Virtually all levies issued by CSRs are generated through the ACS, which contains a control developed to comply with the RRA 98 that compares the date the taxpayer was notified of the pending levy with the date requested for the actual issuance of the levy.  If there are fewer than 30 days between the dates, the ACS will not generate a levy.  This control is designed to ensure taxpayers have been notified at least 30 days prior to the levy and have been informed of their appeal rights for any systemically generated levy.

We tested the effectiveness of this control by reviewing a random sample of 30 systemically generated levies issued through the ACS between October 1, 2004, and June 30, 2005.  We compared the date of the final notification letter to the date of the issuance of the levy.  All 30 taxpayers were timely notified of their appeal rights.  Therefore, the systemic controls in the ACS Call Centers effectively protected taxpayers’ appeal rights.

ICS controls

Many times notices and telephone calls to taxpayers do not successfully resolve delinquent accounts, and cases have to be assigned to revenue officers in CFf offices for face-to-face contact with taxpayers.  Cases assigned to CFf revenue officers are controlled on the ICS.  Revenue officers use the ICS to record collection activity on delinquent cases and generate enforcement actions such as levies. 

The IRS installed a control in the ICS similar to the control in the ACS that prevents levies from being issued unless taxpayers have received 30 days’ notice and been informed of their appeal rights.  If fewer than 30 days have elapsed since the final notice date, the system will not generate a levy.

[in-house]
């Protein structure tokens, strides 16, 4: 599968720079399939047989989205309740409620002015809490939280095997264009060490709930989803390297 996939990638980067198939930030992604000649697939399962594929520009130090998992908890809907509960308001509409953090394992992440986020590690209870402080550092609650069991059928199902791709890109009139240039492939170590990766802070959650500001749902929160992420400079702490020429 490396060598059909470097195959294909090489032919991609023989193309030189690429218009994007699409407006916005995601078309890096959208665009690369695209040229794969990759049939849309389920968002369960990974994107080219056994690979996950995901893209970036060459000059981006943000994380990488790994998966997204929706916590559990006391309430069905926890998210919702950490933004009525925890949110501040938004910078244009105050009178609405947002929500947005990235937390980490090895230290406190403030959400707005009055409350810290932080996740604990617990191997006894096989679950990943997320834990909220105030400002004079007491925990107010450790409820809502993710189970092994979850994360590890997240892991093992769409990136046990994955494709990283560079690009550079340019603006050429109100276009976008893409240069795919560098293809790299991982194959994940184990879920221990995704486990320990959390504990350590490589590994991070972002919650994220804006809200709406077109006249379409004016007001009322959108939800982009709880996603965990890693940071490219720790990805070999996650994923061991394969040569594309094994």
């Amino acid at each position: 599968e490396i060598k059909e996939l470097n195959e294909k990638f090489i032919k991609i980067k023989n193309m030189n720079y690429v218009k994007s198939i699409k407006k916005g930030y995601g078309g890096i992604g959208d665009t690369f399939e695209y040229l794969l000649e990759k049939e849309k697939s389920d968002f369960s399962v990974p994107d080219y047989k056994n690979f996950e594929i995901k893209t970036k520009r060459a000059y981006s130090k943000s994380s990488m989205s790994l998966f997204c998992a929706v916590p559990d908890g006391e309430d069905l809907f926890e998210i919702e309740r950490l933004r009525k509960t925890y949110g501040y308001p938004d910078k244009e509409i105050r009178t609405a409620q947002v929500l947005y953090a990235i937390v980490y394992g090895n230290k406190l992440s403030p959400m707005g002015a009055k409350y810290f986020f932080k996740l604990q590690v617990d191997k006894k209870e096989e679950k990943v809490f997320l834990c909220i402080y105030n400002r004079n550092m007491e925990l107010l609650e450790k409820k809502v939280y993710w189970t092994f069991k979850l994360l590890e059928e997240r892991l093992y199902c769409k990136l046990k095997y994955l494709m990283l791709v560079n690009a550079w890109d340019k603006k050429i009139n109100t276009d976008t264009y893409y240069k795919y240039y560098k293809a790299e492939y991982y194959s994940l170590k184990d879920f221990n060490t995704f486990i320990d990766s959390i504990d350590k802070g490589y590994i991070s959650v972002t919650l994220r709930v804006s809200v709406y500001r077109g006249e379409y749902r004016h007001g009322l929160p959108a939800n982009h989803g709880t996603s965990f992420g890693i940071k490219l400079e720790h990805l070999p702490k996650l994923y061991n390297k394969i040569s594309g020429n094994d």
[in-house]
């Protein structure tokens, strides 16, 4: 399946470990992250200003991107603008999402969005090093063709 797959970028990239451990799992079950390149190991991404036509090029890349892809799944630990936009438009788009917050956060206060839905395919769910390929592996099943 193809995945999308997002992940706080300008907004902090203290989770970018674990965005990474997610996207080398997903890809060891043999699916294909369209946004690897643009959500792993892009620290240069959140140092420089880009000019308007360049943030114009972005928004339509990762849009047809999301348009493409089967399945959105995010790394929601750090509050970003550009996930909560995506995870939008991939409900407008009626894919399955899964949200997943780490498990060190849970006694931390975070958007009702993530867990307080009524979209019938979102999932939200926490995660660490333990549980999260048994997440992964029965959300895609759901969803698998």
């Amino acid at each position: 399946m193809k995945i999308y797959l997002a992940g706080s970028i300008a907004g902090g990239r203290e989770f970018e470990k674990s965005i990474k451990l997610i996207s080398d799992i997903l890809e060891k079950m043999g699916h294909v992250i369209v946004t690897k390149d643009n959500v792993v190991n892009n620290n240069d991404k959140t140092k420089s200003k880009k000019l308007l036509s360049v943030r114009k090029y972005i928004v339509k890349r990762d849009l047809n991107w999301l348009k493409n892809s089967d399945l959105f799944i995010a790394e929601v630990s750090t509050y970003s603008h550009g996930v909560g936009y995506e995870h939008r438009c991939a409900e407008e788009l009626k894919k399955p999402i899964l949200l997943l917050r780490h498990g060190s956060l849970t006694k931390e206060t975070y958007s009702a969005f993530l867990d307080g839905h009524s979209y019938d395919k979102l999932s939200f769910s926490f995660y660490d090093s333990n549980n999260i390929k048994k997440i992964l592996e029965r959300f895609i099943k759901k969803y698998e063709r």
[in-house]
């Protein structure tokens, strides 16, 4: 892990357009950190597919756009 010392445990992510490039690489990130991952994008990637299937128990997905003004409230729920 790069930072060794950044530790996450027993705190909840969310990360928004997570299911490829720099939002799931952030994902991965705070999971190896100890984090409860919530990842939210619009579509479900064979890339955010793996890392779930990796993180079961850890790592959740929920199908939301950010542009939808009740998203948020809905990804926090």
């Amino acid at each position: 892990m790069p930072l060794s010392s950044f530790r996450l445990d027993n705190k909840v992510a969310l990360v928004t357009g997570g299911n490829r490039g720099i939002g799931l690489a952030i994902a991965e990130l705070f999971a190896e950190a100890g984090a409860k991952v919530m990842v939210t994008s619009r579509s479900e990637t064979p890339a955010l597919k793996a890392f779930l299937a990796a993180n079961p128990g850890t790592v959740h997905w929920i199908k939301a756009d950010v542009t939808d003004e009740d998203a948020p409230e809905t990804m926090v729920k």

We tested the effectiveness of this control by reviewing a random sample of 30 systemically generated levies issued through the ICS between October 1, 2004, and June 30, 2005.  We compared the date of the final notification letter to the date of the issuance of the levy.  All 30 taxpayers had received notification of their appeal rights at least 30 days prior to the levy.  Therefore, the systemic controls over levies issued by revenue officers in CFf offices effectively protected taxpayers’ appeal rights.

Employees Properly Notified Taxpayers of Their Appeal Rights Prior to Issuing Manual Levies

The second type of levy that both CSRs and revenue officers can issue is the manual levy.  The manual levy is issued outside the ACS and ICS automated processes and is not subject to systemic controls.

Because manual levies are issued outside the ACS and ICS automated processes, an automated audit trail for these actions is not produced.  Therefore, it is impossible to reliably determine the exact number of manual levies issued by either CSRs or revenue officers during our review period.  IRS management did inform us they believe manual levies are issued infrequently.

Although ACS CSRs primarily issue levies systemically, they may also issue manual levies under certain circumstances, such as levies on Individual Retirement Arrangements and in jeopardy situations.[12]  Manual levies require the same advance notification of the taxpayer as systemic levies, except in cases involving jeopardy situations.  IRS procedures require that manual levies issued by CSRs be reviewed and approved by a manager prior to the levy being issued.  We consider this managerial review to be an effective control.

Our review of 25 ACS manual levies determined the IRS protected taxpayers’ appeal rights in these cases.

We analyzed the open ACS case inventory to identify any manual levies issued between October 1, 2004, and June 30, 2005.  Because there is no automated audit trail produced for manual levies, we analyzed case history comments for any references to a manual levy.  Using this methodology, we identified 25 instances in which a manual levy was issued to seize taxpayers’ assets.  Our review of these 25 manual levies issued by CSRs showed the IRS adequately protected taxpayers’ appeal rights.